A quick note: My current job is in northwest Ohio but my family is still in NC due to the wife’s well-paying job that we can’t give up. I make the 9 hour drive about twice a month, and what town would you guess is almost exactly halfway, where I often stop for gas? None other than Dunbar, WV, a place I know way too much about because of Jeff and the Surf Report. I think you can almost see his old house from I-64.
And as my uncle the biochemist used to say: “Nostalgia, it ain’t what it used to be…”
That sounds like a Yogi Berra-ism.
Cigars, definitely. My grandpa would woof 4-6 per day. These were “Factory Seconds” sold in a big plastic bag from ths local Osco drug store. He would puff them down to the nubs and either toothpick it or cool it off and chew it. Geez Louise!
There was the smell of the mom& pop store by school…sort of musty plus bubble gum plus cigarette smoke. Throw in the slapping sound of a wood screen door and I would expect to see Topps baseball cards 2 for a penny. I always got third stringers from the Kansas City Athletics, Chicago White Sox or the Cleveland Indians. Regardless, all were archived in my Roi-Tan cigar box (The cigar that breathes…sheesh!).
Excellent post and comments…THX
Celestial Seasonings tea. My mom used to drink a cup of that tea every night during the fall and winter. I had a cup of it at a hotel a couple years ago. When I opened the tea the memories all came back. Definitely made me miss my mom.
The smell of the NYC subway, which was always “subway smell” to me. And I only realized recently that the smell of the DC Metro is different. It may be city-specific.
Also the smell of the interiors of my friends’ houses in Brooklyn: plaster walls saturated with the smell of garlic, from thousands of meals cooked by Sicilian grandmothers.
I can’t think of a childhood smell, but I still think about one of the all time best scents of my adult life.
I was a sales rep many years ago and one of my customers was a local, semi famous soda manufacturer called Faygo. It’s a local favorite and they make several dozen flavors, I think.
I’d visit their plant from time to time and the front office was accessed by passing through the plant. When you walked in there was a sweet, spicy, warm smell (now that I think of it did remind me of childhood in general) that was like pouring smiles on my brain. I can’t think of anything that has ever smelled better.
On a side note, my brother and I used to call the perfume area in the big department stores the chemical warfare department. I still hold my breath when I walk through those areas.
Almost forgot Grandpa’s pipe. He smoked Sir Walter Raleigh (the tobacco brand, not the Elizabethan-era dude). He used the empty cans in his workshop, for storing nails and whatnot.
I always loved the smell. Once I “grew up” I tried smoking a pipe myself, and hated it. I do still love the smell, though.
My folks rolled-their-own from a can of Raleigh that sat on the kitchen counter. I’d give a friend a ride in my F150-3 on the tree and they would inevitably freak when they saw Pops roaches in the ash tray. A guy at Pops work snuck into his office and shaved his shoe sole into Pops tobacco pouch. Boy howdy did that stink. I miss my Pop.
I lived down the road from an Alfalfa dryer and that smell always reminds me of the 60’s and 70’s. That smell can also be found outside the Budweiser plant in Columbus. A malty, roasted aroma.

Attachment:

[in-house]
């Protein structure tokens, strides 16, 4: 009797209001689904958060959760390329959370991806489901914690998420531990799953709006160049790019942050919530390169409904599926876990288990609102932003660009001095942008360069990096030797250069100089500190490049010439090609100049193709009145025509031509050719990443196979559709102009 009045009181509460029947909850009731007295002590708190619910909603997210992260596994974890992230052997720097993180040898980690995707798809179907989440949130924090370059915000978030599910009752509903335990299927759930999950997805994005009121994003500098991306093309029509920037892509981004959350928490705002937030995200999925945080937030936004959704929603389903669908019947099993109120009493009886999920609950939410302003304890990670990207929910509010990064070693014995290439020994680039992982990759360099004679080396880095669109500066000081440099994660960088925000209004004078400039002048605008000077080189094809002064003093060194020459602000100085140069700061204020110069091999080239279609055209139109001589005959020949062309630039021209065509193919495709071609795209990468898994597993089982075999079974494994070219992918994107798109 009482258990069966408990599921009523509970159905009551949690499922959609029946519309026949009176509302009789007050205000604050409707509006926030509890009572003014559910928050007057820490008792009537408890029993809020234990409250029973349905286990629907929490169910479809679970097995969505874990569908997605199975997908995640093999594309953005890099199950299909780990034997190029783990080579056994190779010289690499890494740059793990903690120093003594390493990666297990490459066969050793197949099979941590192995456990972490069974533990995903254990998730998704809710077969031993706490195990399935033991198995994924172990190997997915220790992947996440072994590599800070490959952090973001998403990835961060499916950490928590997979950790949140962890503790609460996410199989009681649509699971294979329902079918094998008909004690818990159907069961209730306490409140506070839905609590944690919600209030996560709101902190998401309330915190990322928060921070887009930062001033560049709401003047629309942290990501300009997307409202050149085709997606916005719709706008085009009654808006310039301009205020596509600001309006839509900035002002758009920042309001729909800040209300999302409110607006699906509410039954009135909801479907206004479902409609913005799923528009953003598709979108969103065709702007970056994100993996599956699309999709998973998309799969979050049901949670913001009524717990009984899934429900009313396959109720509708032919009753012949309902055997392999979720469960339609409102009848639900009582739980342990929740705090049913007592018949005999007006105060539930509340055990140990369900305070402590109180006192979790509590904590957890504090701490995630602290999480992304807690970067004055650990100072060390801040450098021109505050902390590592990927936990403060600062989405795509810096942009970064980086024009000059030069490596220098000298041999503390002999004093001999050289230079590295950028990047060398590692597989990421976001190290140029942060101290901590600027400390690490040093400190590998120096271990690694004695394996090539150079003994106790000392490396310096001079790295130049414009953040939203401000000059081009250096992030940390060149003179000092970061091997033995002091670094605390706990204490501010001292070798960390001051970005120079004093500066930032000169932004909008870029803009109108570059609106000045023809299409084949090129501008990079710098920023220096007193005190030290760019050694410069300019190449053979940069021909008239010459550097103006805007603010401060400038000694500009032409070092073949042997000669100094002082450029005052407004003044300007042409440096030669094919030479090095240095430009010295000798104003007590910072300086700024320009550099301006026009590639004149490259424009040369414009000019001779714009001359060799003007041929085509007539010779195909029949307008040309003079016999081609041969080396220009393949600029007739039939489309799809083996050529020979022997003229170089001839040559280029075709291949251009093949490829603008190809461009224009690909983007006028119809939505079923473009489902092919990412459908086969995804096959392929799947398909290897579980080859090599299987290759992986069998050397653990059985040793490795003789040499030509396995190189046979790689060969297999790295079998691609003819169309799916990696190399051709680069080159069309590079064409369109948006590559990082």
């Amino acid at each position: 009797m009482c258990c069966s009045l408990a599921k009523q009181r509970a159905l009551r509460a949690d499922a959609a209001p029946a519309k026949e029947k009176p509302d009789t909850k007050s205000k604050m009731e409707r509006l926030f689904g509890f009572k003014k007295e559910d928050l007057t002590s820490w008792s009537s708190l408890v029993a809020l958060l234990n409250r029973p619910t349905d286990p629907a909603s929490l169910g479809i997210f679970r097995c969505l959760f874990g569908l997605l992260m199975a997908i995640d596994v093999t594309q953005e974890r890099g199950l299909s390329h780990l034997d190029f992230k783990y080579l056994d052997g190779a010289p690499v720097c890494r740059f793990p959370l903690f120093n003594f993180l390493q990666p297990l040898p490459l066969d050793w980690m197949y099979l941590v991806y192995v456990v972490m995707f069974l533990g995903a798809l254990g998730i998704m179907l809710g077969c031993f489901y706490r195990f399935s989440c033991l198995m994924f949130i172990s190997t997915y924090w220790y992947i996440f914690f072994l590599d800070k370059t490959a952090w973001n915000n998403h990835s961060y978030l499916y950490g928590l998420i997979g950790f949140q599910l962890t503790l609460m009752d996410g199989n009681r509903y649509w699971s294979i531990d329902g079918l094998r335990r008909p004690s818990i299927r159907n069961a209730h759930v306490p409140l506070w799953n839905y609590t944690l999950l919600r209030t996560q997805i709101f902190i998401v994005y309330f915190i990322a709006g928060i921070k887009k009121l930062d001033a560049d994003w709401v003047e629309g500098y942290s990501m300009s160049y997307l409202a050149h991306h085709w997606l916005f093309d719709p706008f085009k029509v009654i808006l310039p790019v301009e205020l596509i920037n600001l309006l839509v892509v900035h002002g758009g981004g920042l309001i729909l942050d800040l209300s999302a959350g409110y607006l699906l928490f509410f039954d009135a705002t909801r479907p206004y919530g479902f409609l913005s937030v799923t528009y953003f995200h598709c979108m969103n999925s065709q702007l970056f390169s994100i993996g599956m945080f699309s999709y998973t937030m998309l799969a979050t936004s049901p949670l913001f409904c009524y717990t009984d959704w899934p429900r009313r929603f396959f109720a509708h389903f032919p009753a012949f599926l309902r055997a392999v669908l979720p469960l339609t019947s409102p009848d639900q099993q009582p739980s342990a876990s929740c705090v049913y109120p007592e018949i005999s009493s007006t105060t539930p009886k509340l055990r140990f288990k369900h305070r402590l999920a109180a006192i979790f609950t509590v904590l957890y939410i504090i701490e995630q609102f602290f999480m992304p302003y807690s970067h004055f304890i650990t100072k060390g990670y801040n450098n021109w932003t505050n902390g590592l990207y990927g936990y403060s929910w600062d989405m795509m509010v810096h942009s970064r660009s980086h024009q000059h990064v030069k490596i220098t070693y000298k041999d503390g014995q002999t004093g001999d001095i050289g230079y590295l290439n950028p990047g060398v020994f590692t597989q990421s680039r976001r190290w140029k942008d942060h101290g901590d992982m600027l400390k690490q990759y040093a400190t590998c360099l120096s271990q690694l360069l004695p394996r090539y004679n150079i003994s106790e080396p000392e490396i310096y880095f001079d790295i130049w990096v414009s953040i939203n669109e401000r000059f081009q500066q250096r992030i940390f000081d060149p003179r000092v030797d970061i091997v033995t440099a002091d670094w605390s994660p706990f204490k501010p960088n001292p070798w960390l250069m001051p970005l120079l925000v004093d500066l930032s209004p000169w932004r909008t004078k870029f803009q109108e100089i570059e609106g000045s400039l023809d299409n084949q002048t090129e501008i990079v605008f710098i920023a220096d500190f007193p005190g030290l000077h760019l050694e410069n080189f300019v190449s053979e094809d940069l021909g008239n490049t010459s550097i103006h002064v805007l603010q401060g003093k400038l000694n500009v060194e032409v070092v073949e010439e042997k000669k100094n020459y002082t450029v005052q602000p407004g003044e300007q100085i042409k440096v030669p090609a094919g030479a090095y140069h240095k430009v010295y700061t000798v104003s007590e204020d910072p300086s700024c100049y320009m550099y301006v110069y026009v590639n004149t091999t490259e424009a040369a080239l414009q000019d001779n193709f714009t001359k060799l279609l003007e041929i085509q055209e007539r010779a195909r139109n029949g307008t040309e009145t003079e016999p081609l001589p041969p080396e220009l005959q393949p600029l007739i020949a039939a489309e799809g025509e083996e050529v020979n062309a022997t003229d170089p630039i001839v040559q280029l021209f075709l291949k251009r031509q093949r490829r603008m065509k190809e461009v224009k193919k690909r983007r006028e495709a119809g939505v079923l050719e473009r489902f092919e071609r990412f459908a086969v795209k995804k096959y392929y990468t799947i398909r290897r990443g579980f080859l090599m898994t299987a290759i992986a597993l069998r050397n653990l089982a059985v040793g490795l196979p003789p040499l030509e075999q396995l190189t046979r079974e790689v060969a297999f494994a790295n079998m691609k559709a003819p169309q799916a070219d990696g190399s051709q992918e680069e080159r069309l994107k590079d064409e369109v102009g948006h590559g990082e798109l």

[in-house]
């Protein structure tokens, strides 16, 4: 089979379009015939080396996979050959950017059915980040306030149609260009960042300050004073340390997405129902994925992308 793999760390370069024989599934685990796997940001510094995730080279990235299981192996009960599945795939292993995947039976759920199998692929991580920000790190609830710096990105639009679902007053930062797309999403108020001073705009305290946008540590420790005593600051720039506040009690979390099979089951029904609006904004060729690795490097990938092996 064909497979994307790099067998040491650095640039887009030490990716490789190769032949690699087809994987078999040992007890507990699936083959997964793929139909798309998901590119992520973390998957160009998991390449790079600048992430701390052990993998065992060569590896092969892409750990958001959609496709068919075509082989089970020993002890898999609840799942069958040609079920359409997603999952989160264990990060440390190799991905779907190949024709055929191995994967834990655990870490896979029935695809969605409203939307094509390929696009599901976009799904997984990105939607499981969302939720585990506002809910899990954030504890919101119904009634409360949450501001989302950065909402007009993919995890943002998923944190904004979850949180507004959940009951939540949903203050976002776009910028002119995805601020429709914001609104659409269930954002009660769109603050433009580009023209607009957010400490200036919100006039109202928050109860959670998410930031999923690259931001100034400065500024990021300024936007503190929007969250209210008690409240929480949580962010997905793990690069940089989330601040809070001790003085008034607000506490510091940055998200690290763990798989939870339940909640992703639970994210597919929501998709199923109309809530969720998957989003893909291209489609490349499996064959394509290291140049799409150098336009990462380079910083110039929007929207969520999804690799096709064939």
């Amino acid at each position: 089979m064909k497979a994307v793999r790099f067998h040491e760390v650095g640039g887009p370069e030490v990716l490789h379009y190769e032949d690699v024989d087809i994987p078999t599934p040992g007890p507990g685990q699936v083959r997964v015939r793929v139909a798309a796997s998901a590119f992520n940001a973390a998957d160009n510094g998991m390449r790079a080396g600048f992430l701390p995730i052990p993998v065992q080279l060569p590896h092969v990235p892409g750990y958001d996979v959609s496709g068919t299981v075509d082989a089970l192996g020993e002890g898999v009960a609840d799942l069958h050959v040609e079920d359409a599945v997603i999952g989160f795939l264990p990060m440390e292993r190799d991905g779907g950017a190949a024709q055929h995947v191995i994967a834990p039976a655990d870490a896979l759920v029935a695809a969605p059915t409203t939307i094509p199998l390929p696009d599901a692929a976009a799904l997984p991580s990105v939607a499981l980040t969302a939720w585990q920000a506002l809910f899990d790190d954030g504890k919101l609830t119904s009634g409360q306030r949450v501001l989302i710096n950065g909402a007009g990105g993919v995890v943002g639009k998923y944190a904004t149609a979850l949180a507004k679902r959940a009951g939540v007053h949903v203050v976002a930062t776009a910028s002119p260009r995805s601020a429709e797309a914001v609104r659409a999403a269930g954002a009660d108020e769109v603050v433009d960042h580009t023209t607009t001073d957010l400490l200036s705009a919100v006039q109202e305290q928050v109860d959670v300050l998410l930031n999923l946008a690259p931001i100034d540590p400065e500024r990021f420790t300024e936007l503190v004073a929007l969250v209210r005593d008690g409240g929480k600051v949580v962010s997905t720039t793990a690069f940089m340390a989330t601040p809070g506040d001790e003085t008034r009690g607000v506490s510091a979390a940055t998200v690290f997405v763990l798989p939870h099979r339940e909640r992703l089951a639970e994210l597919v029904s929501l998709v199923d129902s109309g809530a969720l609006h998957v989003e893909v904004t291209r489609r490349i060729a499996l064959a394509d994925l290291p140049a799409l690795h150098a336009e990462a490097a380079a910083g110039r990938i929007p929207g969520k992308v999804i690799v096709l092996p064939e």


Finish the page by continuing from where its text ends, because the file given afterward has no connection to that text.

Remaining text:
Interesting. My grandmother lived about a mile from the Dewar’s distillery in Perth, Scotland. I would lean out her second floor window on breezy summer nights and get wafts of that malty, roasted smell that floated across the town at all hours. Pure gold. If you are familiar with the British cereal Wheatabix, it has exactly that smell out of the box. Malty and roasted, indeed.
I have to get my Weetabix from Canada 🙁
I grew up near a brewery. On warm summer nights my bedroom was filled with that chewy, hoppy, malt smell. No wonder I drink so much bloody beer!
Tomato plants, specifically the plants not the tomatoes. My grandparents used to grow lots of tomatoes in the summer, and I’m assuming little me was often tending to them and harvesting the fruit.
Odd thing is I don’t like tomatoes, nor did my grandfather, and nor does my nephew. There’s something in the family male genes that’s anti-tomato 🙂
I know exactly the green smell you’re talking about and I love it too, but I don’t have any associations with it. It’s just a great smell.
Grew up on a farm…
Chicken Crap and Diesel Fuel
Can’t beat it with a stick.
That is so close to a haiku it makes me nervous.
It’s perilously close.
Dust, juniper and pine. We used to go camping in the Eastern Sierras every summer when I was a kid and there’s this smell that pine and juniper get when it’s hot outside. Every time I smell that it reminds me of those great camping trips, hiking with my dad.
Not unusual, but campfire smell is the best.
Dust on a hot day is a surprisingly evocative scent. I spent some time living in the Middle East, and the smell of dust and petrol fumes in hot air immediately brings back particular city streets.
“Dust, Juniper, and Pine” will be the title of a non-fiction novel, sooner rather than later.
Southern gothic, I think, or romance…
I guess I needed another year or two of college. To the best of my knowledge, Dust, Juniper and Pine are strippers.
Not sure about the other two, but Juniper’s a stripper for sure.
She also had the distinction of being selected as one of the updated New Age nun names in the 90s: Sister Crystal Juniper.
The magical, plastic scent of a box of colorforms. My mother would frequent a five and dime and while she would be rooting around in a bin looking for socks, my sisters and I would make a beeline to the back of the store. They had a shelf set up with various toys and games and a whole stack of colorforms boxes. Sniff… I’m even getting nostalgic for those long gone five and dime stores. Even Woolworths bit the dust.